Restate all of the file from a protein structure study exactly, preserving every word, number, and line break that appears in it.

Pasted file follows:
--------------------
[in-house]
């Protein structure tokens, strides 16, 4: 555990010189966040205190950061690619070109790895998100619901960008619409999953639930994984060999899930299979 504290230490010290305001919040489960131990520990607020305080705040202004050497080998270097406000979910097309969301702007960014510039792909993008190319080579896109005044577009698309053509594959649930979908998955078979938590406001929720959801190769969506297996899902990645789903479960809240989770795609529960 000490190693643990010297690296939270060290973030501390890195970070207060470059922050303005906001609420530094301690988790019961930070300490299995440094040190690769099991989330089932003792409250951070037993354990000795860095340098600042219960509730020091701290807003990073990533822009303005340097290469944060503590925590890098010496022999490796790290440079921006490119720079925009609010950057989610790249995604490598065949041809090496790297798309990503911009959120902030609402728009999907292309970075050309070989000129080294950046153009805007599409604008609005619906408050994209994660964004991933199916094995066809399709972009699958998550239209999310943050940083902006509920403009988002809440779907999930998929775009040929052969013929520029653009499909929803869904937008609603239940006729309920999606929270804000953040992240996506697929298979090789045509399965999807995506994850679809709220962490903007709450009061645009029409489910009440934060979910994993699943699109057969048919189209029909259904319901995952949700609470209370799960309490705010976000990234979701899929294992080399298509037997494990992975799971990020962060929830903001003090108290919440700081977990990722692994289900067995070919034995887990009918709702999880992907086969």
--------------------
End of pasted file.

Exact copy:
[in-house]
């Protein structure tokens, strides 16, 4: 555990010189966040205190950061690619070109790895998100619901960008619409999953639930994984060999899930299979 504290230490010290305001919040489960131990520990607020305080705040202004050497080998270097406000979910097309969301702007960014510039792909993008190319080579896109005044577009698309053509594959649930979908998955078979938590406001929720959801190769969506297996899902990645789903479960809240989770795609529960 000490190693643990010297690296939270060290973030501390890195970070207060470059922050303005906001609420530094301690988790019961930070300490299995440094040190690769099991989330089932003792409250951070037993354990000795860095340098600042219960509730020091701290807003990073990533822009303005340097290469944060503590925590890098010496022999490796790290440079921006490119720079925009609010950057989610790249995604490598065949041809090496790297798309990503911009959120902030609402728009999907292309970075050309070989000129080294950046153009805007599409604008609005619906408050994209994660964004991933199916094995066809399709972009699958998550239209999310943050940083902006509920403009988002809440779907999930998929775009040929052969013929520029653009499909929803869904937008609603239940006729309920999606929270804000953040992240996506697929298979090789045509399965999807995506994850679809709220962490903007709450009061645009029409489910009440934060979910994993699943699109057969048919189209029909259904319901995952949700609470209370799960309490705010976000990234979701899929294992080399298509037997494990992975799971990020962060929830903001003090108290919440700081977990990722692994289900067995070919034995887990009918709702999880992907086969």